A new understanding of the link between emotions and physical pain is helping identify the root causes of our pain, and why physical and emotional pain so often coexist
16 November 2022
FEAR that makes you vomit, the sting of a rejection, paralysing grief – emotional pain can manifest in many physical symptoms. And while writers and musicians have spun tales and crafted songs intertwining physical and emotional pain for centuries, scientists have found it more difficult to describe the relationship between the two.
Now, recent breakthroughs are shedding light on the shared mechanisms that underlie both kinds of pain, offering an explanation as to why one leads to the other and providing avenues for treating some of our most debilitating conditions.
While senses like vision and hearing have nerve pathways that can be traced from the eyes and ears to a distinct brain region, brain activity in response to pain is more complex. It incorporates thoughts and emotions, which is why a good book can lessen a toothache, for instance, or the pain from a hot probe hurts more when you feel sad.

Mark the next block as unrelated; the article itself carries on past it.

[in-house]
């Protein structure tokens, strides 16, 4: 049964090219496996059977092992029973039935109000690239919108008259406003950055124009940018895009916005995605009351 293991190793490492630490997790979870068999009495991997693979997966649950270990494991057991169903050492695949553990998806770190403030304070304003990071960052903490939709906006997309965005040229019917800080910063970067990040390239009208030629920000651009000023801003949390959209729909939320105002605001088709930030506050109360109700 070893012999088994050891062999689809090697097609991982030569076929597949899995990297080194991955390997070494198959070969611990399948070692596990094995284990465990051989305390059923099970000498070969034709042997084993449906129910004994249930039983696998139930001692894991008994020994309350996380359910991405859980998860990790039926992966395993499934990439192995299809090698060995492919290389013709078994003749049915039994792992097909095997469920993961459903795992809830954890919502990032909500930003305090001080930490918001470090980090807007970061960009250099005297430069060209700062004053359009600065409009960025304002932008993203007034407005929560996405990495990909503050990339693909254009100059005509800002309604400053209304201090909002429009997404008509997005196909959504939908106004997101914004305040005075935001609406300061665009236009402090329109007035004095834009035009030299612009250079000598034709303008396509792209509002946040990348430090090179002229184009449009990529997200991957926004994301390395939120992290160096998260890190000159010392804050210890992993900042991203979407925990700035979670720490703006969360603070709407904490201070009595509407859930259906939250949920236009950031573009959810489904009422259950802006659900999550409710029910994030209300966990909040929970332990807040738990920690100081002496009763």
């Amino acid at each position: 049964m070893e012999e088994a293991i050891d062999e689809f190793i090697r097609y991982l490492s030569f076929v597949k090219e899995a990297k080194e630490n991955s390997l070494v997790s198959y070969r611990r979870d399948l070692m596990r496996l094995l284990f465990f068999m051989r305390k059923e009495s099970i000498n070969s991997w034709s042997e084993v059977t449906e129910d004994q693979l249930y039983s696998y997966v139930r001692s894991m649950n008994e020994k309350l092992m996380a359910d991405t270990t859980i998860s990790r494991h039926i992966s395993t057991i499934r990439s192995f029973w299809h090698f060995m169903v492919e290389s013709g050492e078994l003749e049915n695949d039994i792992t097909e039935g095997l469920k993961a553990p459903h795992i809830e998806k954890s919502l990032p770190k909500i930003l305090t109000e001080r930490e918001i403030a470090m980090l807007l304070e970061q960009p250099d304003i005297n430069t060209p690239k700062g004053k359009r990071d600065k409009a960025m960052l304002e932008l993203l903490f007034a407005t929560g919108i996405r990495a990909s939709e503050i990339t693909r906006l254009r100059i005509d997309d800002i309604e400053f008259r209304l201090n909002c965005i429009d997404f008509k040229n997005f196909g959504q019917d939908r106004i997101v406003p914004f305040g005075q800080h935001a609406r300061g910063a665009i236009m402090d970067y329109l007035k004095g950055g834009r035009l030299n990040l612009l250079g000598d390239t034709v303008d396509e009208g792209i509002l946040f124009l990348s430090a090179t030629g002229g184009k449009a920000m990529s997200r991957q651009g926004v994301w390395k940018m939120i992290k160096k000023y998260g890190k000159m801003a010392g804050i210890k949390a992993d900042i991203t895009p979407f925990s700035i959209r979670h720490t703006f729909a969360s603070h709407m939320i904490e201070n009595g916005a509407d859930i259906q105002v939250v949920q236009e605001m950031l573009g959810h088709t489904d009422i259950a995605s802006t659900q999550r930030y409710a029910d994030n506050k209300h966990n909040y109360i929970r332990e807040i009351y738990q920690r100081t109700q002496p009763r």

But emotions do more than just modulate existing pain symptoms. Distress from grief or embarrassment can lead to pain that may have no physical cause, but is no less real. Brain scans show similar activity in the pain network, which includes areas such as the insula, thalamus and anterior cingulate cortex that consistently respond to painful or attention-grabbing stimuli, when people are feeling psychological pain like social rejection and when they have physical pain.
Understanding the emotional aspects of pain could help tackle certain mental health conditions. Some studies have suggested that up to 75 per cent of people with chronic pain also experience anxiety and depression. “Having a predisposition for one of the conditions may make it more likely that you will …